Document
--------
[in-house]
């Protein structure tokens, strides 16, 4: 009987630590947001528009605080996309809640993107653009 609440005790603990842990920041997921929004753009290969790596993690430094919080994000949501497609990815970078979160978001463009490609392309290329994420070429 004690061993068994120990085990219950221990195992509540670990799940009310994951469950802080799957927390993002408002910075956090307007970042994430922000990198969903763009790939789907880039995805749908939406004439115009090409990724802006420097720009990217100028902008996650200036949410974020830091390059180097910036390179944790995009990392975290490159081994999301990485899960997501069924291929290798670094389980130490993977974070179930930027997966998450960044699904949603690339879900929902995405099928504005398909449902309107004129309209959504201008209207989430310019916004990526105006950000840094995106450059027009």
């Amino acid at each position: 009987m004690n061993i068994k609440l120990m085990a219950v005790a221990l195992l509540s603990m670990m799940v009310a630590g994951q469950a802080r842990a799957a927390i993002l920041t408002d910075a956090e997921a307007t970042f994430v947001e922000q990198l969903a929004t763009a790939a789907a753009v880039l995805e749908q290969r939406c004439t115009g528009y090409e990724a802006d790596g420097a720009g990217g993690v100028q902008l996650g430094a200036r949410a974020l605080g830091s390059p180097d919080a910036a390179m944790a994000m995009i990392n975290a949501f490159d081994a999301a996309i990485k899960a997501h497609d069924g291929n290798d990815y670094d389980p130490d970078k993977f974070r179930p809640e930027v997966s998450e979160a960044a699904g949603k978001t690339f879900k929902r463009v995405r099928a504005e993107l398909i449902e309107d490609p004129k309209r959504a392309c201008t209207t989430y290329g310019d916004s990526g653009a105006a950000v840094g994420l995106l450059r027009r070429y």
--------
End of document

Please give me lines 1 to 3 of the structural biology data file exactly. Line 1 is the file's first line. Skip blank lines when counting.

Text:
[in-house]
């Protein structure tokens, strides 16, 4: 009987630590947001528009605080996309809640993107653009 609440005790603990842990920041997921929004753009290969790596993690430094919080994000949501497609990815970078979160978001463009490609392309290329994420070429 004690061993068994120990085990219950221990195992509540670990799940009310994951469950802080799957927390993002408002910075956090307007970042994430922000990198969903763009790939789907880039995805749908939406004439115009090409990724802006420097720009990217100028902008996650200036949410974020830091390059180097910036390179944790995009990392975290490159081994999301990485899960997501069924291929290798670094389980130490993977974070179930930027997966998450960044699904949603690339879900929902995405099928504005398909449902309107004129309209959504201008209207989430310019916004990526105006950000840094995106450059027009």
């Amino acid at each position: 009987m004690n061993i068994k609440l120990m085990a219950v005790a221990l195992l509540s603990m670990m799940v009310a630590g994951q469950a802080r842990a799957a927390i993002l920041t408002d910075a956090e997921a307007t970042f994430v947001e922000q990198l969903a929004t763009a790939a789907a753009v880039l995805e749908q290969r939406c004439t115009g528009y090409e990724a802006d790596g420097a720009g990217g993690v100028q902008l996650g430094a200036r949410a974020l605080g830091s390059p180097d919080a910036a390179m944790a994000m995009i990392n975290a949501f490159d081994a999301a996309i990485k899960a997501h497609d069924g291929n290798d990815y670094d389980p130490d970078k993977f974070r179930p809640e930027v997966s998450e979160a960044a699904g949603k978001t690339f879900k929902r463009v995405r099928a504005e993107l398909i449902e309107d490609p004129k309209r959504a392309c201008t209207t989430y290329g310019d916004s990526g653009a105006a950000v840094g994420l995106l450059r027009r070429y």